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Backpacker Magazine – 2010 Editors' Choice/Gear Guide

Gear Review: Black Diamond Skylight Mountaineering Tent

A strong, superlight two-person tent with lavish space

by: Kelly Bastone

Black Diamond Skylight (Brooks Freehill)
Black Diamond Skylight (Brooks Freehill)

“This much space, strength, and protection for less than five pounds? Unheard of in mountaineering tents,” pronounced our tester after riding out wild weather in this freestanding dome. From northern New Hampshire peaks to Wyoming’s Tetons, the single-wall hybrid withstood pounding rain and strong wind. Stability comes from the crossing poles and internal pitch (you erect the poles from inside), which creates a taut, wind-shedding exterior that also shaves a few ounces by dispensing with pole clips (the Velcro tabs take a few practice runs).

With 37 square feet and a 42-inch peak height, interior space is lavish: Two climbers and their gear fit inside in a storm, and even three people could crash snugly—if they aren’t more than six feet tall. The just-big-enough vestibule makes up for size with smarts; the drip line keeps water from running inside, and a hood and two-way zipper let testers vent the top of the door during a storm. Under clear skies, ventilation was excellent, thanks to the “skylight” feature: The waterproof/breathable fly rolls away to expose an all-mesh canopy for nearly half of the tent. But fully battened, the tent accumulated heavy condensation in all conditions. Tedious and time-consuming seam sealing is required for full weather protection.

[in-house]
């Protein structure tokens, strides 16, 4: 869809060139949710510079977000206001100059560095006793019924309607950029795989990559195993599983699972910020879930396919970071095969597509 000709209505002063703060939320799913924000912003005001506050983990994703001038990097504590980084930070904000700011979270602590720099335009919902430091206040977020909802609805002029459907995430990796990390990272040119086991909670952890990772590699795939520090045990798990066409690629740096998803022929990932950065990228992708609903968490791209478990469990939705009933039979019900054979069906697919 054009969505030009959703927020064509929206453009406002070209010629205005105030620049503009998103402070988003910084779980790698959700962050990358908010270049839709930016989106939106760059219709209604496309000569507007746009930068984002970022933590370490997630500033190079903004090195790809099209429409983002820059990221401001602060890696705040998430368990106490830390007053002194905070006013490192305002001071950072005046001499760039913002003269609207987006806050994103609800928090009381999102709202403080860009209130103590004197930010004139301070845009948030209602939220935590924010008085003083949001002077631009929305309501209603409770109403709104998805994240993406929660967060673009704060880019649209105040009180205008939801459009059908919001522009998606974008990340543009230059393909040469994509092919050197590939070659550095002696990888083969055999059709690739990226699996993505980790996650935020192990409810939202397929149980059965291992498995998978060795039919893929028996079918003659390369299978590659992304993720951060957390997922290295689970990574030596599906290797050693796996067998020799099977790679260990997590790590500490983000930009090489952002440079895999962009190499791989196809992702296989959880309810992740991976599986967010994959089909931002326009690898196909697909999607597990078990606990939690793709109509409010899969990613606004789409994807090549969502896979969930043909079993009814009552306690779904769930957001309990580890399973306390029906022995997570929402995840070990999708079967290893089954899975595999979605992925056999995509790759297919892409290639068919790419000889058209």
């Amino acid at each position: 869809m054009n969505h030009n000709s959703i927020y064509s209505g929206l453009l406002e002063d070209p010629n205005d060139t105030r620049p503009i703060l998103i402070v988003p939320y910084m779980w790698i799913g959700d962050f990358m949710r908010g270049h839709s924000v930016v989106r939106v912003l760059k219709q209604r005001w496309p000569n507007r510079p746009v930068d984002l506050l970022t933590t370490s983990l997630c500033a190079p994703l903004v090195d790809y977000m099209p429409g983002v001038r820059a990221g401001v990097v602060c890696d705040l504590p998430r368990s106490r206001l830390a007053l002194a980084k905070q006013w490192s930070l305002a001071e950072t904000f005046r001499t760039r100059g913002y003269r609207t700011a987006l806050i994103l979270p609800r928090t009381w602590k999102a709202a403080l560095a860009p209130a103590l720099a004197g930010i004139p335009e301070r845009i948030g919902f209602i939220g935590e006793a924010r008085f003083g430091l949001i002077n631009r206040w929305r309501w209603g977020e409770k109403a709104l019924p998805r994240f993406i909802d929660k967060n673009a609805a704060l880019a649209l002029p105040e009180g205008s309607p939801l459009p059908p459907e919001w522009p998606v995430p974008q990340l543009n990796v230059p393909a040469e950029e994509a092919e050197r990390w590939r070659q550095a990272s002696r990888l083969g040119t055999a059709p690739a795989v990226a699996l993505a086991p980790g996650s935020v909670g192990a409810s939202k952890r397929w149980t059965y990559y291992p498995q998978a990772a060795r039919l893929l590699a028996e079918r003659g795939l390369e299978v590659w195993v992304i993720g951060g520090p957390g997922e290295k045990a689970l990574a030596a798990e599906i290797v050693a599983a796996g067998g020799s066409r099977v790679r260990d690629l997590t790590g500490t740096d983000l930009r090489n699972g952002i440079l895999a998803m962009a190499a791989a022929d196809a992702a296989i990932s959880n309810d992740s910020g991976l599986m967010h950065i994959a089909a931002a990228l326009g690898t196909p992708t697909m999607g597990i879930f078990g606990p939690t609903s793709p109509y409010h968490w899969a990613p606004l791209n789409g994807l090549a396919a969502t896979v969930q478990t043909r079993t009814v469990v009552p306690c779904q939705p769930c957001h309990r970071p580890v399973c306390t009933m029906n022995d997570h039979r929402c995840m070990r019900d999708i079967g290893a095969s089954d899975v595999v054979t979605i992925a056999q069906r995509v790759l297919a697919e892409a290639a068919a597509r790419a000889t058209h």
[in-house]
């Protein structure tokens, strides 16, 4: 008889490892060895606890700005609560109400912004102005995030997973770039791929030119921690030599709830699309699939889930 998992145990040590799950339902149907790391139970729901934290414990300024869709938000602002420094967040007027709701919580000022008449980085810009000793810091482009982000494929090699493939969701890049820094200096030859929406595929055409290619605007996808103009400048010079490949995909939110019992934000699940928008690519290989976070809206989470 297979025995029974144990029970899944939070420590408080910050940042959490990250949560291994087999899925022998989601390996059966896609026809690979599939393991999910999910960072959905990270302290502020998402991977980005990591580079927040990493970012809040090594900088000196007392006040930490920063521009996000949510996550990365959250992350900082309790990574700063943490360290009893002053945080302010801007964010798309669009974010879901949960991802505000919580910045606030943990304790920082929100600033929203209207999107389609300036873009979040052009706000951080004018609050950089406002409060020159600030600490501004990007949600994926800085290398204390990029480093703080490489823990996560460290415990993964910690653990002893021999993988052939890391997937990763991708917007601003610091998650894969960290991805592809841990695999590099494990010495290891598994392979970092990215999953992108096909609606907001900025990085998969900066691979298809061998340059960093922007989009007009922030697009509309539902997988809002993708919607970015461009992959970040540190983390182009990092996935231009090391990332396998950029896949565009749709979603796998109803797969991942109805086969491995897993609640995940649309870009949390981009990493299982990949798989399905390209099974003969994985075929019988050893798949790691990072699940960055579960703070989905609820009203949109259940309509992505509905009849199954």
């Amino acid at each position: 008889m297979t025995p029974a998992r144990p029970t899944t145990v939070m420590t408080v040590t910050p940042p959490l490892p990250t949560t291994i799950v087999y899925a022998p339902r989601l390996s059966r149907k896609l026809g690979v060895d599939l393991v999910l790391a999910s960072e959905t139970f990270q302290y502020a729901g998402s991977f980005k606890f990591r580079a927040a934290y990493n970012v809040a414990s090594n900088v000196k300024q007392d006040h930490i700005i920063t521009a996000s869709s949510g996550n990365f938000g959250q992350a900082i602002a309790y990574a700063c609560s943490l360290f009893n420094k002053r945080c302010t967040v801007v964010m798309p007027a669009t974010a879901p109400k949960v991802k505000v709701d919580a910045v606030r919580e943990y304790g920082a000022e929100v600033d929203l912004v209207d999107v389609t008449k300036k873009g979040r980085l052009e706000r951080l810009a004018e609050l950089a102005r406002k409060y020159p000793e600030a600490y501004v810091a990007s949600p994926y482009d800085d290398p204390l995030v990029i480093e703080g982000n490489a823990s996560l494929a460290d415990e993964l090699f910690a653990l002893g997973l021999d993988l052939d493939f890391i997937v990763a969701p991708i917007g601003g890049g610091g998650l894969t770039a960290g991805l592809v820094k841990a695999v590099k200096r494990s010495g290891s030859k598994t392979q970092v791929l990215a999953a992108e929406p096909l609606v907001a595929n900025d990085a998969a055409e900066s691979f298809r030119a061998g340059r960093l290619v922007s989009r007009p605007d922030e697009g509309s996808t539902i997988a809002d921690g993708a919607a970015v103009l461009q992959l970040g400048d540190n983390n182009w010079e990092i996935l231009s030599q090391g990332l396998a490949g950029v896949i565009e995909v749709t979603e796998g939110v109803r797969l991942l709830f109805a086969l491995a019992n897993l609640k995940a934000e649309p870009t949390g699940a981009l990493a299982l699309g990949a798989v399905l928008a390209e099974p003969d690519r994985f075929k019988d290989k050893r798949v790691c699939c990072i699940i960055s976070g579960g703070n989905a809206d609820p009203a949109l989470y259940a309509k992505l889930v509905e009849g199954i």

And the vestibule’s low hood forced tall testers to hunch. But they concluded that the benefits—low weight, big space, rock-solid stability—outweigh downsides for ounce-counting alpinists. $400; 4 lbs. 3 oz.

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Star Star Star
Mar 26, 2013

Jul 14, 2011

THE BLACK DIAMOND SKYLIGHT IS NOT WATERPROOF. This review is misleading and incorrect. The proprietary Nanoshield fabric is only meant to be water-resistant. I bought this tent after reading this review and really paid for it.


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